Showing 1–12 of 31 results
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Showing 1–12 of 31 results
The heart of deep space communications at NASA is our Deep Space Network, or DSN, which is managed by JPL. This international array of antennas located at three complexes in California, Spain, and Australia allow us to communicate with our missions in “deep space,” which we at JPL define as from the Moon and beyond. Come celebrate the DSN’s inspiring 60-year legacy and learn how advancements in communications and aerospace engineering will pave the way for the network’s incredible future.
In October 2024, NASA’s Europa Clipper spacecraft will begin its 1.8-billion-mile journey to Jupiter’s icy moon Europa. It will investigate if an ocean thought to lie beneath Europa’s icy crust could support life. Join Europa Clipper Mission System Manager Al Cangahula and planetary scientist Kate Craft to learn about the spacecraft’s assembly and preparations for launch, and how Europa Clipper’s detailed exploration of Europa will help scientists better understand the astrobiological potential for habitable worlds beyond our planet.
Two eclipses are crossing over most of the U.S. in the next few months! The first is an Annular Eclipse on Oct. 14, 2023, and the second will be a Total Solar Eclipse on April 8, 2024. An eclipse can be an awe-inspiring celestial event that drastically changes the appearance of the two biggest objects in our sky: the Sun and Moon. It also gives us the opportunity to study our Sun, Earth, and our space environment.
NASA's Sun Radio Interferometer Space Experiment, or SunRISE, will send a fleet of six toaster sized SmallSats into orbit around Earth to work together as a radio telescope studying the Sun. SunRISE will help scientists better understand space weather events that have the capacity to damage spacecraft or even pose a threat to the safety of astronauts traveling through space.
In response to the coronavirus pandemic, JPL spacecraft engineers worked with medical professionals to develop VITAL (Ventilator Intervention Technology Accessible locally), a breathing aid that helps critically ill COVID-19 patients and bolstered scarce stocks of traditional hospital ventilators. Learn from JPL Ventilator (VITAL) Operations Lead, Dr. Stacey Boland, how this VITAL work went from a conversation over morning coffee to a life-saving machine licensed in 42 countries.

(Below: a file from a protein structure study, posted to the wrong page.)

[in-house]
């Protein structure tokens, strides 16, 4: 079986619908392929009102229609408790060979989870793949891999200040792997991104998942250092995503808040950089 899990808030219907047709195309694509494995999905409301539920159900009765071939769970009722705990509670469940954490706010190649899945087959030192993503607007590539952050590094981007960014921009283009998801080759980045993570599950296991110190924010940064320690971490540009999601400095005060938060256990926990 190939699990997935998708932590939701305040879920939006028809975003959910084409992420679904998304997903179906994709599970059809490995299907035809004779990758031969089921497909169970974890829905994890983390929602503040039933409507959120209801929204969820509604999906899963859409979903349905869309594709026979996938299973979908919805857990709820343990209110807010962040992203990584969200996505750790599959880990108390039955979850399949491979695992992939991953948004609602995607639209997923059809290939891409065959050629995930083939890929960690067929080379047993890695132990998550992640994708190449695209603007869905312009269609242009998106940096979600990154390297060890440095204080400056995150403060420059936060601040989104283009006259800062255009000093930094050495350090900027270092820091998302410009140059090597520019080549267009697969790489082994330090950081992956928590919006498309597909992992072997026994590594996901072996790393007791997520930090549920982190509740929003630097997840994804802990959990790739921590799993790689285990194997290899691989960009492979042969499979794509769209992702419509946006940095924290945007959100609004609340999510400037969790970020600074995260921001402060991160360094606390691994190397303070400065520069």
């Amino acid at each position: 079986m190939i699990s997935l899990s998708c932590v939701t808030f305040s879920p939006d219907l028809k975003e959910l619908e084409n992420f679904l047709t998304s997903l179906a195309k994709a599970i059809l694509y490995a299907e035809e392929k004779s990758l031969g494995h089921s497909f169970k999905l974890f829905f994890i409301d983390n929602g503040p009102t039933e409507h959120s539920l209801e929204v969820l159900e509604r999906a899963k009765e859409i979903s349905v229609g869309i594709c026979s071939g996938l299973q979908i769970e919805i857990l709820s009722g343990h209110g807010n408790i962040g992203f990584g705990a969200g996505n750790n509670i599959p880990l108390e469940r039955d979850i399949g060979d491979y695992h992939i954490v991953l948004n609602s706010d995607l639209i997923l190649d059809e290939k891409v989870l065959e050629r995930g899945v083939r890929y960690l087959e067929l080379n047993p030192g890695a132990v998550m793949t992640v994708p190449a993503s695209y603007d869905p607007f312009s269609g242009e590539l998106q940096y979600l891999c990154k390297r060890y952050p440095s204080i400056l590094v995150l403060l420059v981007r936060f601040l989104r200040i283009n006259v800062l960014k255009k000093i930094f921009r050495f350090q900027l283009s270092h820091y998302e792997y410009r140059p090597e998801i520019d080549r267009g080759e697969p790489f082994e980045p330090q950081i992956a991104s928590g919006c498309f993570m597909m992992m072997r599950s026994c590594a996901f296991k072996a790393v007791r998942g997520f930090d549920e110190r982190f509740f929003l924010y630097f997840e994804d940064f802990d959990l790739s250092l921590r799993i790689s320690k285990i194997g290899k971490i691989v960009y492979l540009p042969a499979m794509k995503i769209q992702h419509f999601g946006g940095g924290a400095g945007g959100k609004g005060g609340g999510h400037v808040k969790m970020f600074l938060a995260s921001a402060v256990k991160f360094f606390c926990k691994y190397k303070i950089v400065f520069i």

The James Webb Space Telescope (JWST) takes incredible images using infrared light. The optics and science instruments must be incredibly cold, especially JWST’s Mid-Infrared Instrument (MIRI), which needs to be at a temperature of less than 7 kelvins, or -447 F. This is not possible without the Cryocooler, which keeps MIRI’s detectors cool.
The InSight Mission to Mars began its journey to the red planet in May 2018. Upon its arrival in November of that year, InSight began an ambitious mission to reveal the internal structure of Mars. The lander detected over 1000 Mars seismic events, studied the Martian weather, and even found magnetic “ghosts” from an old electrical field. The mission ended 4 years after it began, when the solar panels finally succumbed to the dust deposition that prevented them from generating power.
When strong winds on one continent stir up mineral rock dust, those airborne particles can travel thousands of miles and affect entirely different continents. The suspended dust in the air can heat or cool the atmosphere and Earth’s surface. That heating or cooling effect is the focus of NASA’s Earth Surface Mineral Dust Source Investigation (EMIT) mission, which will measure the surface composition of Earth's deserts and arid regions, helping us understand the impacts dust has on the planet's climate. EMIT’s versatile imaging spectrometer can also help map super-emitters of methane – a powerful greenhouse gas – from space, and is already contributing to meaningful climate action.
The Perseverance rover, which landed on Mars in February 2021, has the most advanced autonomous driving capability ever flown to Mars. Having such an advanced capability contributes to the rover in its challenging mission to discover signs of life that may have existed on Mars in a distant past. This talk provides an overview on the current research and development efforts on robotics autonomy at JPL, with an emphasis on enhancing the safety, efficiency, and performance of robotic mobility through the applications of risk-aware decision making and machine learning.
Join the JPL Education team online and follow along as we build a cardboard rover powered by rubber bands. In this virtual session for grades 4-12 educators and their students, the JPL Education team will answer your students questions while kicking off this standards-aligned engineering activity live!